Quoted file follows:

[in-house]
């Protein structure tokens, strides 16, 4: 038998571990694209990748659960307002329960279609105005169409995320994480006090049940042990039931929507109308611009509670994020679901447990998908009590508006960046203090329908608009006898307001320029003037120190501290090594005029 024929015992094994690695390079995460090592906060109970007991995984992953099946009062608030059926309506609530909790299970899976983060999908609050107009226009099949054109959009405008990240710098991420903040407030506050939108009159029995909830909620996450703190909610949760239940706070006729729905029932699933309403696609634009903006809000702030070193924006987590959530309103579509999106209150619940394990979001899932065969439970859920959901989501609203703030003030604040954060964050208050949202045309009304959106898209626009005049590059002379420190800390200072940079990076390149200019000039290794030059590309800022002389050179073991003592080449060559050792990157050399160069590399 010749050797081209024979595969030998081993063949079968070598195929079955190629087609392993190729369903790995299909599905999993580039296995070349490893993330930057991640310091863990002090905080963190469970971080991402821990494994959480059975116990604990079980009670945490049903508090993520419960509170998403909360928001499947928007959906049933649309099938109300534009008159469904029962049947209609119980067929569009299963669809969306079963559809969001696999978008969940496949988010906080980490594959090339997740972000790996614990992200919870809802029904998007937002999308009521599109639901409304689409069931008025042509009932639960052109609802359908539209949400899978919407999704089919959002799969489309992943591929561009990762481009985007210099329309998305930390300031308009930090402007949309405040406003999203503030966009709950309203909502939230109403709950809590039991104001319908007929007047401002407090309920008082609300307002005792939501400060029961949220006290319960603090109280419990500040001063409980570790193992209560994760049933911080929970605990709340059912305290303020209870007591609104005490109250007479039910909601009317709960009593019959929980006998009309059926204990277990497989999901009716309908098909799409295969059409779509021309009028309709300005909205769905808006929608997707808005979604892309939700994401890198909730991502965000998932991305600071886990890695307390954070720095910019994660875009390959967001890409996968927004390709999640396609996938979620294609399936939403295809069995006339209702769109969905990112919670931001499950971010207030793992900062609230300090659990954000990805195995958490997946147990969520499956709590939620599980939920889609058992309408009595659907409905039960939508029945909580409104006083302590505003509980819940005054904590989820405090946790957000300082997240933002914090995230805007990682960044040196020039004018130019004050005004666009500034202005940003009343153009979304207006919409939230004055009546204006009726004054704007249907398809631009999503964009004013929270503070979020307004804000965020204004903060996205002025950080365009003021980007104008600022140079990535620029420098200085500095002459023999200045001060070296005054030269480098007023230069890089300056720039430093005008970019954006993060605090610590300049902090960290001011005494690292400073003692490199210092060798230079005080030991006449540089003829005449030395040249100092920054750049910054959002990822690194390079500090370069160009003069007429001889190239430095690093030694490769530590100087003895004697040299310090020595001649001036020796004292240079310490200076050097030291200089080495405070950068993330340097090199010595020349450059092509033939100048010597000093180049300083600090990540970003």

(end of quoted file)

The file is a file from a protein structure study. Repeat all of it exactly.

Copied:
[in-house]
């Protein structure tokens, strides 16, 4: 038998571990694209990748659960307002329960279609105005169409995320994480006090049940042990039931929507109308611009509670994020679901447990998908009590508006960046203090329908608009006898307001320029003037120190501290090594005029 024929015992094994690695390079995460090592906060109970007991995984992953099946009062608030059926309506609530909790299970899976983060999908609050107009226009099949054109959009405008990240710098991420903040407030506050939108009159029995909830909620996450703190909610949760239940706070006729729905029932699933309403696609634009903006809000702030070193924006987590959530309103579509999106209150619940394990979001899932065969439970859920959901989501609203703030003030604040954060964050208050949202045309009304959106898209626009005049590059002379420190800390200072940079990076390149200019000039290794030059590309800022002389050179073991003592080449060559050792990157050399160069590399 010749050797081209024979595969030998081993063949079968070598195929079955190629087609392993190729369903790995299909599905999993580039296995070349490893993330930057991640310091863990002090905080963190469970971080991402821990494994959480059975116990604990079980009670945490049903508090993520419960509170998403909360928001499947928007959906049933649309099938109300534009008159469904029962049947209609119980067929569009299963669809969306079963559809969001696999978008969940496949988010906080980490594959090339997740972000790996614990992200919870809802029904998007937002999308009521599109639901409304689409069931008025042509009932639960052109609802359908539209949400899978919407999704089919959002799969489309992943591929561009990762481009985007210099329309998305930390300031308009930090402007949309405040406003999203503030966009709950309203909502939230109403709950809590039991104001319908007929007047401002407090309920008082609300307002005792939501400060029961949220006290319960603090109280419990500040001063409980570790193992209560994760049933911080929970605990709340059912305290303020209870007591609104005490109250007479039910909601009317709960009593019959929980006998009309059926204990277990497989999901009716309908098909799409295969059409779509021309009028309709300005909205769905808006929608997707808005979604892309939700994401890198909730991502965000998932991305600071886990890695307390954070720095910019994660875009390959967001890409996968927004390709999640396609996938979620294609399936939403295809069995006339209702769109969905990112919670931001499950971010207030793992900062609230300090659990954000990805195995958490997946147990969520499956709590939620599980939920889609058992309408009595659907409905039960939508029945909580409104006083302590505003509980819940005054904590989820405090946790957000300082997240933002914090995230805007990682960044040196020039004018130019004050005004666009500034202005940003009343153009979304207006919409939230004055009546204006009726004054704007249907398809631009999503964009004013929270503070979020307004804000965020204004903060996205002025950080365009003021980007104008600022140079990535620029420098200085500095002459023999200045001060070296005054030269480098007023230069890089300056720039430093005008970019954006993060605090610590300049902090960290001011005494690292400073003692490199210092060798230079005080030991006449540089003829005449030395040249100092920054750049910054959002990822690194390079500090370069160009003069007429001889190239430095690093030694490769530590100087003895004697040299310090020595001649001036020796004292240079310490200076050097030291200089080495405070950068993330340097090199010595020349450059092509033939100048010597000093180049300083600090990540970003």